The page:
And Mueller reports that the discussion did not end in Uruguay. After the Montevideo meeting, ICANN President and CEO Fadi Chehadi met with Brazilian President Dilma Rousseff and asked her to “elevate her leadership to a new level, to ensure that we can all get together around a new model of governance in which all are equal.” On October 10, Brazil announced it will host a global summit on Internet governance in April 2014. And Chehadi praised President Rousseff for using her UN General Assembly speech in September to demand measures to thwart the massive U.S. cyber spying operation revealed by U.S. intelligence leaker Edward Snowden.

Mueller concludes:

“Make no mistake about it: this is important. It is the latest, and one of the most significant manifestations of the fallout from the Snowden revelations about NSA spying on the global Internet…. [T]his is different. Brazil’s state is now allied with the spokespersons for all of the organically evolved Internet institutions, the representatives of the very 'multi-stakeholder model' the US purports to defend. You know you’ve made a big mistake, a life-changing mistake, when even your own children abandon you en masse.”

Now, a criticism of letting the ICANN be totally autonomous is it puts the organization that much more under the influence of nations calling for censorship of the Internet, such as China and Russia. Earlier this year, ICANN’s Chehad expressed worries that the International Telecommunications Union (ITU) was going to eclipse ICANN's functionality and place Internet governance that much more in the hands of those who are less inclined to practice a laissez-faire policy.

Unfortunately, it's gotten that much harder to see the United States as one of the good guys. As Mueller points out, the U.S. has stalled for too long on letting the ICANN become a truly international organization with "clear rules regarding what ICANN can and cannot do, an agreement that explicitly protects freedom of expression and other individual rights and liberal Internet governance principles." In his eyes, ICANN's now preparing to go its own way -- with or without the U.S.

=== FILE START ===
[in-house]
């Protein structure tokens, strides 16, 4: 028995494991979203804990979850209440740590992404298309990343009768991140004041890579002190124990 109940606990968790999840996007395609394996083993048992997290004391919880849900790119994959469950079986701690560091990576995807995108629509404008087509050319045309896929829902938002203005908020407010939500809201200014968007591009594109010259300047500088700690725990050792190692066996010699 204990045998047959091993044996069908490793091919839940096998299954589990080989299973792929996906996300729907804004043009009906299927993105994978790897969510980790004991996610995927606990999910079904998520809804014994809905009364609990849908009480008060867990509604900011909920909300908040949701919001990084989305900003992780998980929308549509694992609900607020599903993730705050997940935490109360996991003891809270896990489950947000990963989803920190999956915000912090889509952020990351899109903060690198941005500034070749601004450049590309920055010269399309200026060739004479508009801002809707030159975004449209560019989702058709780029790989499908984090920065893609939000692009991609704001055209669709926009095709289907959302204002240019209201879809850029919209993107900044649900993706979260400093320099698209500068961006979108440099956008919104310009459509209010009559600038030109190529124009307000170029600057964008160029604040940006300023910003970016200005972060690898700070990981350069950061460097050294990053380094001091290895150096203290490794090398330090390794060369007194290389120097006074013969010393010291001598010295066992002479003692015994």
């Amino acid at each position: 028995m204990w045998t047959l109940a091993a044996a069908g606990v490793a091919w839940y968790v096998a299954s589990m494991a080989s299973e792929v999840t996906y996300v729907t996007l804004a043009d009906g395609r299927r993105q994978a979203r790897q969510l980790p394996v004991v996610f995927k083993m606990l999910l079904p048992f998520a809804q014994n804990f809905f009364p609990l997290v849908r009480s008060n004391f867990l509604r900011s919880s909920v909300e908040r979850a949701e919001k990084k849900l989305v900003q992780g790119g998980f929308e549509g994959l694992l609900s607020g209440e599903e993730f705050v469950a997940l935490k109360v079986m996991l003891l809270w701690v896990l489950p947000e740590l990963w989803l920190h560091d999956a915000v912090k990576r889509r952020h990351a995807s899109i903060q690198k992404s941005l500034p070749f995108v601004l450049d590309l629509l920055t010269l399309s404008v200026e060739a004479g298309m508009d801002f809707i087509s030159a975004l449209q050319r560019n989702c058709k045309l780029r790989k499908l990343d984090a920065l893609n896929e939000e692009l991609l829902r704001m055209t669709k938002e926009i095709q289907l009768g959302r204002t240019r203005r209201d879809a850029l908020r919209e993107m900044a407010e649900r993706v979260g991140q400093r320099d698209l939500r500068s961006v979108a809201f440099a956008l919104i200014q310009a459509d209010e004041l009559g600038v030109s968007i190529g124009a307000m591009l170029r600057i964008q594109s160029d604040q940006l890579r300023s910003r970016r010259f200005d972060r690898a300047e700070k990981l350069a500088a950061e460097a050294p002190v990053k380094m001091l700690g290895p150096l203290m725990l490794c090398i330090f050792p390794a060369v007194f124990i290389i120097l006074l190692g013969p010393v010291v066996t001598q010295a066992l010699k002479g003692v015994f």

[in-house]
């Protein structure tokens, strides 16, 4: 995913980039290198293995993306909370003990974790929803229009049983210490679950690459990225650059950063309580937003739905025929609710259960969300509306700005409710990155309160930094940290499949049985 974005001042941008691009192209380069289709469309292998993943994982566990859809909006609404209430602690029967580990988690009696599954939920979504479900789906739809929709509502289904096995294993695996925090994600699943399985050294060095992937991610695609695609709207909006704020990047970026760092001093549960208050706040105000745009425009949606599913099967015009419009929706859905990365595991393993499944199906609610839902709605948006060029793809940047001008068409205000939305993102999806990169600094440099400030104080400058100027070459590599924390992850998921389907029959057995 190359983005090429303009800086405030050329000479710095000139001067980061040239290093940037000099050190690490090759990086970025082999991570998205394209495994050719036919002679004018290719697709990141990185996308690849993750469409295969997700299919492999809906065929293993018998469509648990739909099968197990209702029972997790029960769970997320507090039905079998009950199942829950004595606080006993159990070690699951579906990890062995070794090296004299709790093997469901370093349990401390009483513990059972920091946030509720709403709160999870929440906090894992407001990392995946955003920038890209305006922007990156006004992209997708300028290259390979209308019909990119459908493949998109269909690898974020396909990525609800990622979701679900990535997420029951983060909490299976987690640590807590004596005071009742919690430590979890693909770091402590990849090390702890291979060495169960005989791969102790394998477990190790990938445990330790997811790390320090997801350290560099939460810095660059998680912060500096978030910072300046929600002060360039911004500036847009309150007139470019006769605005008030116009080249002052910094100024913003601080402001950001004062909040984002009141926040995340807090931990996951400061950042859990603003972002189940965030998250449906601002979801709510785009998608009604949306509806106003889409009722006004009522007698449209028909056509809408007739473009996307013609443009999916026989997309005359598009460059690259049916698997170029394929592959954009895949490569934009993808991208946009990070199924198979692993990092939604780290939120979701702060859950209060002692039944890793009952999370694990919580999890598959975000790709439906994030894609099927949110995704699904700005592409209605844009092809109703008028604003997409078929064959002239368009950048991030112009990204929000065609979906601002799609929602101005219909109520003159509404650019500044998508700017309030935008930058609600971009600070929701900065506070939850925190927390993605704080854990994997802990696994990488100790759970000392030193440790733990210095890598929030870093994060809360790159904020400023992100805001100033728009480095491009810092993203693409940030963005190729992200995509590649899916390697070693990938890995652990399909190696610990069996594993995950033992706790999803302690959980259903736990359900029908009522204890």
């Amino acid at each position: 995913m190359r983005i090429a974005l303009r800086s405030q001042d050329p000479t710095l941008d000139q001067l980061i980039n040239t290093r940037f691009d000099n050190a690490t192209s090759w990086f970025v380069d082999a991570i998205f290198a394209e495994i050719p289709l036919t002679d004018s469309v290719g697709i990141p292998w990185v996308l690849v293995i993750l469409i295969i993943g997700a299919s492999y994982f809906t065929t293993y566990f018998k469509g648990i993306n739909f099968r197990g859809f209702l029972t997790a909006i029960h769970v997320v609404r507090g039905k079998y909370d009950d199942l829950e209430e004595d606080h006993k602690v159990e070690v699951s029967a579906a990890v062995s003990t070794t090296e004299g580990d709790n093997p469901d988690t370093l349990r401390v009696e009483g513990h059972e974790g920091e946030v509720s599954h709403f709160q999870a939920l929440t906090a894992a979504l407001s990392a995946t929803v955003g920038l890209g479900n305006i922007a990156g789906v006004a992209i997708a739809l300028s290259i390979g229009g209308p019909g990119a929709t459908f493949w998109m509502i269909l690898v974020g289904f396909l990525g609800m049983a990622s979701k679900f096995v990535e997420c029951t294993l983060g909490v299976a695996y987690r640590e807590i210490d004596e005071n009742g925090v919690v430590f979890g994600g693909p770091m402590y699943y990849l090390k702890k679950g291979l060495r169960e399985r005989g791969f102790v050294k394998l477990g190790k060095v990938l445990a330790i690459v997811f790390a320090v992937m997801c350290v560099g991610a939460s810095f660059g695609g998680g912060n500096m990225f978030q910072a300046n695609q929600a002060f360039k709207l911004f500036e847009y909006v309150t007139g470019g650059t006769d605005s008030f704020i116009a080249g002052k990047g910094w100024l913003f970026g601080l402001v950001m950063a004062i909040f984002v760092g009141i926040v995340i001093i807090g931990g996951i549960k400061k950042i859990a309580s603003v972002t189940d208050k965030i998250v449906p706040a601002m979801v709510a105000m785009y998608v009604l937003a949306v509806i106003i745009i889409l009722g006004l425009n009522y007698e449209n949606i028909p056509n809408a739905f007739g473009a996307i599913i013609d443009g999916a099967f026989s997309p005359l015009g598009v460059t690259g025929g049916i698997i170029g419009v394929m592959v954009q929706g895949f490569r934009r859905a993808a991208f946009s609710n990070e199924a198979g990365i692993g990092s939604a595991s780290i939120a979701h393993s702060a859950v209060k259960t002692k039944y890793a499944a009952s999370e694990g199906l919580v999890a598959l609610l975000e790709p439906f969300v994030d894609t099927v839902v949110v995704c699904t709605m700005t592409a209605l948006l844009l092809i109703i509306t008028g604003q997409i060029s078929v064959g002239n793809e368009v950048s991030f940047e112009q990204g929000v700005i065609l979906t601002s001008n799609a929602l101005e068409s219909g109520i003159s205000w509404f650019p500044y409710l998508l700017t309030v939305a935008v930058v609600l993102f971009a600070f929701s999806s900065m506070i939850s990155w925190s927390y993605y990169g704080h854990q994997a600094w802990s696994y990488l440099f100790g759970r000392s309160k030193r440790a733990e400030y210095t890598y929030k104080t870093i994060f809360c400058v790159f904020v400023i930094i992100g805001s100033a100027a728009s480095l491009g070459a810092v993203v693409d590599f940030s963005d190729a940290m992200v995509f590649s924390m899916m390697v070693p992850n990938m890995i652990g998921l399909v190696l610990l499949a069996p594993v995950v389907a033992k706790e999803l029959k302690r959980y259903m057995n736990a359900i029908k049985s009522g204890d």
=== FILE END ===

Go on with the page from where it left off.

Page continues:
In an interview in the Wall Street Journal, Prof Mueller describes the Montevideo statement as a tremor that could denote the coming of a major earthquake in Internet governance. For 15 years or so, there’s been simmering natural rivalries caused by U.S. control of ICANN through the IANA contract. Mueller sees a fundamental decision moving forward: is Internet governance dominated by nation states or self-governance by civil society and the private sector? “[I]f we keep militarizing and nationalizing the Internet we’ll end up with something like the more restrictive and controlled telephone networks of the 1970s,” Mueller told the Journal. He added, “I think this trend toward territorialization or fragmentation could continue. I think things could be fundamentally interconnected in some way, but we could end up with a lot of these national gateways like the one the Chinese run that if a national government doesn’t approve the content, it simply doesn’t get it.”

Mueller offers best and worst case scenarios:

  • The best case is that everyone comes to their senses and realizes that the governance of the Internet has to be decentralized and global and as minimal as possible. So we have this summit and the U.S. agrees to let it go and certain new multi-stakeholder agreements emerge.
  • The worst case is that the U.S. withdrawal from oversight responsibility emboldens more authoritarian governments like China and even democracies that have what they see as strong public interests for intervening in the Internet, they set up a top-heavy form of oversight that restricts what businesses can do.

So, in this arena, attention turns now to, first, how the U.S. responds to the announcement of a Brazil summit. Will the U.S. reject it out of hand, engage in it, or offer an alternative to move the debate forward? We’ll be watching closely – well, at least, ‘til the next government shutdown. In the meantime, we’ll see you in the Headlines.

By Kevin Taglang.